- The Radical Party, despite some ambiguities (support to Pierre Mendès-France's center-left Republican Front during the 1956 legislative elections), finally embraced economic liberalism and slid to the center-right. But in 1972, left-wing Radicals split to form the Left Radical Party.
After the end of the Cold War
- In 1993, Jean-Pierre Chevènement left the PS to form the Citizen and Republican Movement (MRC), a left-wing eurosceptic party attached to the tradition of republicanism and universalism (secularism, equal opportunities, opposition to multiculturalism).
- In 1994, communist and socialist dissidents created the Convention for a Progressive Alternative, a party with an eco-socialist platform, and they have 1 deputy, 8 mayors, and some councillors. They remain present in the Haute-Vienne and Val-de-Marne.
- In the 1990s and 2000s, some parties continued the inheritance of the PSU like Les Alternatifs, or ANPAG.
- The New Anticapitalist Party is founded in an attempt to unify the fractured movements of the French radical Left, and attract new activists drawing on the relative combined strength of far-left parties in presidential elections in 2002, where they achieved 10.44% of the vote, and 2007 (7.07%)?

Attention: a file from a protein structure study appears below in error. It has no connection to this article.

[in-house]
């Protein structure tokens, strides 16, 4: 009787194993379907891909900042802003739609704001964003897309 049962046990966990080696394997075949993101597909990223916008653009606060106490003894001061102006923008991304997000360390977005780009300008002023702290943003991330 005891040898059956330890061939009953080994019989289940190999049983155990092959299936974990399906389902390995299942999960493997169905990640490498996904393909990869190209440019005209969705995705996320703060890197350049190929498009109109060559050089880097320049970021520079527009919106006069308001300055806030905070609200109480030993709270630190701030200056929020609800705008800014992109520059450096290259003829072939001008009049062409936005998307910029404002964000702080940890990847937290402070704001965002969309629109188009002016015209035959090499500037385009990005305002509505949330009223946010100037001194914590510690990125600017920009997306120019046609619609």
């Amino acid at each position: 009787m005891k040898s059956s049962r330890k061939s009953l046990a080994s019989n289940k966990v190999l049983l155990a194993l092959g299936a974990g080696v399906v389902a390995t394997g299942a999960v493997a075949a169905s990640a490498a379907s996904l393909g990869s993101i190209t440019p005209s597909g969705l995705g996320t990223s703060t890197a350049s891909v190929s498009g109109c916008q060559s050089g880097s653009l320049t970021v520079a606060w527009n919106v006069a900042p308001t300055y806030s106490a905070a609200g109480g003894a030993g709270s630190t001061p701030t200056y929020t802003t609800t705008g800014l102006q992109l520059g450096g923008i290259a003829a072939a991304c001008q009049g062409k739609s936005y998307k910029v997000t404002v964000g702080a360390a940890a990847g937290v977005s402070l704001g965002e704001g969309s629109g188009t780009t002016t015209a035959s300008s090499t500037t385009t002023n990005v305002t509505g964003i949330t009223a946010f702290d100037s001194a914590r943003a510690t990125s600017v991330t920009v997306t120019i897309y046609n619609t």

The right-wing has been divided into three broad families by historian René Rémond.
- The ultra-royalists during the Bourbon Restoration
- The Action française monarchist movement
- The supporters of the Vichy regime's Révolution nationale
- The activists of the OAS during the Algerian War (1954–1962)
- Most components of Jean-Marie Le Pen's National Front
- Philippe de Villiers' conservative Movement for France
Orleanists had rallied the Republic at the end of the 19th century and advocated economic liberalism (referred to in French simply as libéralisme). Today, they are broadly classified as centre-right or centrist parties.
- The right-wing of the Radical Party
- The Democratic and Socialist Union of the Resistance
- The Christian-democratic Popular Republican Movement (MRP)
- Valéry Giscard d'Estaing's Independent Republicans
- The Union for a French Democracy
then the Union of Democrats for the Republic
In conclusion, Jean-Marie Le Pen managed to unify most of the French far-right in the National Front, created in 1972 in the aftermaths of the Algerian War, which succeeded in gaining influence starting in the 1980s.